JET and Fusion Energy for the Next Millennia

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1 JET and Fusion Energy for the Next Millennia JET Joint Undertaking Abingdon, Oxfordshire OX14 3EA JG99.294/1

2 Talk Outline What is Nuclear Fusion? How can Fusion help our Energy needs? Progress with Magnetic Confinement Fusion Advantages and Disadvantages of Fusion Energy Developing Fusion in the future JG99.294/2

3 What is Nuclear Fusion? Nuclear Fusion is the energy-producing process taking place in the core of the Sun and stars The core temperature of the Sun is about 15 million C. At these temperatures hydrogen nuclei fuse to give Helium and Energy. The energy sustains life on Earth via sunlight JG99.294/3

4 Energy Released by Nuclear Reactions Light nuclei (hydrogen, helium) release energy when they fuse (Nuclear Fusion) The product nuclei weigh less than the parent nuclei Heavy nuclei (Uranium) release energy when they split (Nuclear Fission) The product nuclei weigh less than the original nucleus JG99.294/4

5 Energy Released by Nuclear Fusion and Fission Fusion reactions release much higher energies than Fission reactions Nuclear binding energy released Fusion D 3He T Li 4 He Energy released in Fusion D Deuterium 3 He Helium 3 T Tritium Li Lithium 4He Helium 4 U Uranium Fission Energy released in fission U JG97.362/4c D Atomic mass n u T 4He FUSION FISSION JG99.294/5

6 Fusion Reactions Deuterium Tritium from water (0.02% of all hydrogen is heavy hydrogen or deuterium) from lithium (a light metal common in the Earth s crust) D+T 4 He + n Tritium production 6 Li + n 4 He + T 7 Li + n 4 He + T + n Deuterium + Lithium Helium + Energy This fusion cycle (which has the fastest reaction rate) is of JG97.362/3c interest for Energy Production JG99.294/6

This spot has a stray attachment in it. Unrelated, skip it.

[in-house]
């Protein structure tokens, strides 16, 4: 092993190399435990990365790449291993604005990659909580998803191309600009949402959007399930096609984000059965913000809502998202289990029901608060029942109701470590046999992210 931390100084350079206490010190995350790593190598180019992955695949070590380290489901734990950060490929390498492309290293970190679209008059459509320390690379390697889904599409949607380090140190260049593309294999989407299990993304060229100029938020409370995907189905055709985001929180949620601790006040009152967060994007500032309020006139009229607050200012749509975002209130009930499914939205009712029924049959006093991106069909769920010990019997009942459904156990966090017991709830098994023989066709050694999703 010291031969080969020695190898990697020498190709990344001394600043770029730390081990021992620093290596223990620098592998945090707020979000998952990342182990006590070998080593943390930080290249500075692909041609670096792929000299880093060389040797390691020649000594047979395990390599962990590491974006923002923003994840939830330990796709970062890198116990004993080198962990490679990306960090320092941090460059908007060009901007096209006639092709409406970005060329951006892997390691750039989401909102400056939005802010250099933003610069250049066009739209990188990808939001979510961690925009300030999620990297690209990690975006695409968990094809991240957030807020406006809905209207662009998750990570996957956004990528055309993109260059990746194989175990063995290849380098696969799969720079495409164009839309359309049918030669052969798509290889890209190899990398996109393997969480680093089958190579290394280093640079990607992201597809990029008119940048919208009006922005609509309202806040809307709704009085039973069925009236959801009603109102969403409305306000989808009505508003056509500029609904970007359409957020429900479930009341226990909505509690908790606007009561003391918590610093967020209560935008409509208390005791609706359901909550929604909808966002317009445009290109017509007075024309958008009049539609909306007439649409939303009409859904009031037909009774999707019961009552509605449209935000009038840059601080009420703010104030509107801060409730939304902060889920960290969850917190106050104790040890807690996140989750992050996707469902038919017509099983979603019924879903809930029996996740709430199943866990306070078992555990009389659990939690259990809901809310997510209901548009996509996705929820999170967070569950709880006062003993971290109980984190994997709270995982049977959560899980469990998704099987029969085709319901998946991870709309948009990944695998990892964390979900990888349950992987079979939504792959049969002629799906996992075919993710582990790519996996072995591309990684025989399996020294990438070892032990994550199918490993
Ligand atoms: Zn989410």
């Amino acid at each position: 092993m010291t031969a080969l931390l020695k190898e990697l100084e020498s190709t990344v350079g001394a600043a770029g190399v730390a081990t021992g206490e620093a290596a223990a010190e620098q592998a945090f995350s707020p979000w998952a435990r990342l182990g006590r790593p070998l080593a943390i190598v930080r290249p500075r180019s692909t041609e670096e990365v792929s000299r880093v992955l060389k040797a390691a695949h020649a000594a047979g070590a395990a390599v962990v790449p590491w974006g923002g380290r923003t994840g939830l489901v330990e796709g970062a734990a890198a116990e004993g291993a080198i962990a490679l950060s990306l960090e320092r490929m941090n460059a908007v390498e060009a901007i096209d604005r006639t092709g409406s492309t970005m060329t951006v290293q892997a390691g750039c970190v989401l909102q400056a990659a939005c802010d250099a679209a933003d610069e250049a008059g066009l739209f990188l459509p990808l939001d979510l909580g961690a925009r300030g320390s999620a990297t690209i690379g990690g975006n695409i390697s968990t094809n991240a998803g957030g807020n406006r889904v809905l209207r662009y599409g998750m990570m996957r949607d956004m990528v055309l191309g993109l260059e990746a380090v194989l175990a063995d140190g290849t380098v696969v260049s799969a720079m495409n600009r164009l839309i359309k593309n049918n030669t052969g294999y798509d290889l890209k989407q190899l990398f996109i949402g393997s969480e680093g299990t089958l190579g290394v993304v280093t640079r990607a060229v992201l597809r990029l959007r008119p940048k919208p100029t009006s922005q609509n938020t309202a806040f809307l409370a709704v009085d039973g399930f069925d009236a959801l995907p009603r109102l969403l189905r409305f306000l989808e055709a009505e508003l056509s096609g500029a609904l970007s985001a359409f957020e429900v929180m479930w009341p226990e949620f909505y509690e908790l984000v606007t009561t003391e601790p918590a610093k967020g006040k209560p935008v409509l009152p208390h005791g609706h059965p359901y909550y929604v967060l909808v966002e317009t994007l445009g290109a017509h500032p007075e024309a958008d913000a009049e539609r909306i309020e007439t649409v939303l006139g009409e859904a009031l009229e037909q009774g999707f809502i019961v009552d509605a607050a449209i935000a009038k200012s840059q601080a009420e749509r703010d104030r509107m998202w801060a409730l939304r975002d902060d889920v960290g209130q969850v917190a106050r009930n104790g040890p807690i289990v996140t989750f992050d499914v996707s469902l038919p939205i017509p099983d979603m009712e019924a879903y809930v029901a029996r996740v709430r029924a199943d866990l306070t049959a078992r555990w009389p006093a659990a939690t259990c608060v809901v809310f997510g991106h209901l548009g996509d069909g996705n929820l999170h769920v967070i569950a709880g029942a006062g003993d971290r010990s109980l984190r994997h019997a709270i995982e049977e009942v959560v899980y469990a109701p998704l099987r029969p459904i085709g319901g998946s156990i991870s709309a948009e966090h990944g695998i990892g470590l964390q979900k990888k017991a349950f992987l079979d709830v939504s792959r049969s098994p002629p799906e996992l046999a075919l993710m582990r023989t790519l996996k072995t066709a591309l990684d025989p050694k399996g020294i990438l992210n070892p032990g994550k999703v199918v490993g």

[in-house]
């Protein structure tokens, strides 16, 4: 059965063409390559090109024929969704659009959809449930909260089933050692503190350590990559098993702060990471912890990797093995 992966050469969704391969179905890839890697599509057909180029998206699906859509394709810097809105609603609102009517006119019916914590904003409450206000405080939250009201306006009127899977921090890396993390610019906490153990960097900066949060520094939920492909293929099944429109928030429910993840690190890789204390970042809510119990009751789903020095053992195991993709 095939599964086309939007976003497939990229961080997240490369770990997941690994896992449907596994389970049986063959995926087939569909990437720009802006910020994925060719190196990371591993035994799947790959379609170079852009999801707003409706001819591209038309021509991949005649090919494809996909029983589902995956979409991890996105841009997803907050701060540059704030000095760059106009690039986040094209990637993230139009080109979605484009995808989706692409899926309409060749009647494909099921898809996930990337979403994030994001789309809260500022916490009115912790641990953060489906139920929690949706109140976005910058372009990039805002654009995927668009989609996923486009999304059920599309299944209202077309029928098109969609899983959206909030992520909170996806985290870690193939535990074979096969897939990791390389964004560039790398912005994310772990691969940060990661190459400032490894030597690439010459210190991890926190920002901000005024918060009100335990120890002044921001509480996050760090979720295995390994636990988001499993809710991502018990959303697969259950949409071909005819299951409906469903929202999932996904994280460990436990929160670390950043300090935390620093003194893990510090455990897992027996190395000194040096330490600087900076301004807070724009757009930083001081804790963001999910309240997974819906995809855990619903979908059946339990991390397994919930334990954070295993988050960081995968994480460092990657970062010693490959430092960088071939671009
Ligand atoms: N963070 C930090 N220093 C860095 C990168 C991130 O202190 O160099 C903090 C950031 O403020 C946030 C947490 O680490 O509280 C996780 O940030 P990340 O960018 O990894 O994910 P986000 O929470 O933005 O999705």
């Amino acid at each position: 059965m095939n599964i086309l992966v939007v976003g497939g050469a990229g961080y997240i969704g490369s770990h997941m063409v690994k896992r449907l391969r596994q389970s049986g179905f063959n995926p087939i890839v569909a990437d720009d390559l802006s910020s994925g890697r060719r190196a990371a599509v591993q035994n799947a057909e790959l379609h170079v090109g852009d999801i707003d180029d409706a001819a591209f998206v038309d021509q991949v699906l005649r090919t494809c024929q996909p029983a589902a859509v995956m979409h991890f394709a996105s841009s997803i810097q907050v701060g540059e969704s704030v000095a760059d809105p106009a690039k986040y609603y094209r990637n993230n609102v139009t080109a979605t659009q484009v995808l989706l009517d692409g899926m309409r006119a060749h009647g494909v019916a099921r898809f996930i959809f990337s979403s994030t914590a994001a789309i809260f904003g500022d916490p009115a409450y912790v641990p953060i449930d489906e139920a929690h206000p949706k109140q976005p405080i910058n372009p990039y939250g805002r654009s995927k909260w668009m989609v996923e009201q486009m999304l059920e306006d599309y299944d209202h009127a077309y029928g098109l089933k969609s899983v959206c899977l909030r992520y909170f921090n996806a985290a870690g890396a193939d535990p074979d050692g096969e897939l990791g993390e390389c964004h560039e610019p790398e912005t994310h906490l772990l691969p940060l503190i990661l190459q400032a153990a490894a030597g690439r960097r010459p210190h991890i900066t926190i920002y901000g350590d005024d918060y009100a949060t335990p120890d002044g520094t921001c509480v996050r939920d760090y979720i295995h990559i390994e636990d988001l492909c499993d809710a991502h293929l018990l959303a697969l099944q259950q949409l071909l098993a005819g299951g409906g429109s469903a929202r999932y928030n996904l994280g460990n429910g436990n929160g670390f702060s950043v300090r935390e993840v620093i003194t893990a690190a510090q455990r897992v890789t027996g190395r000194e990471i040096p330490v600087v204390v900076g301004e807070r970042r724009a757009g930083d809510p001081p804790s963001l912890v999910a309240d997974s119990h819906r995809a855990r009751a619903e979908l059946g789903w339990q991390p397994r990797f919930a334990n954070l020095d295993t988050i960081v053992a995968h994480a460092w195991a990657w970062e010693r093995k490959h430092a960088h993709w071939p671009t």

7 How can Fusion help our Energy needs? Growth in world population and growth in energy demand from increased industrialisation/affluence will lead to an Energy Gap which will be increasingly difficult to fill with fossil fuels Growth in population and energy demand POPULATION INDUSTRIALISED COUNTRIES DEVELOPING COUNTRIES ENERGY 2020 POPULATION INDUSTRIALISED COUNTRIES DEVELOPING COUNTRIES ENERGY JG97.362/1c Without improvements in efficiency we will need 80% more energy by 2020 Even with efficiency improvements at the limit of technology we would still need 40% more energy JG99.294/7

8 Fusion Energy Advantages Fusion fuels have very large energy density: 1 gram of fully reacted Deuterium-Tritium fuel gives around about kw hr of electricity, enough for about 5000 households for 1 day. 1 gram of fully burnt Coal gives only about 3W.hr of electricity (ie 10 million times less) Fusion fuels are abundant and geographically widespread: Deuterium (extracted from sea water), enough for 300 thousand million years Tritium is made from Lithium using a fusion reaction. Lithium (abundant on land and in the oceans), enough for about 2000 years JG99.294/8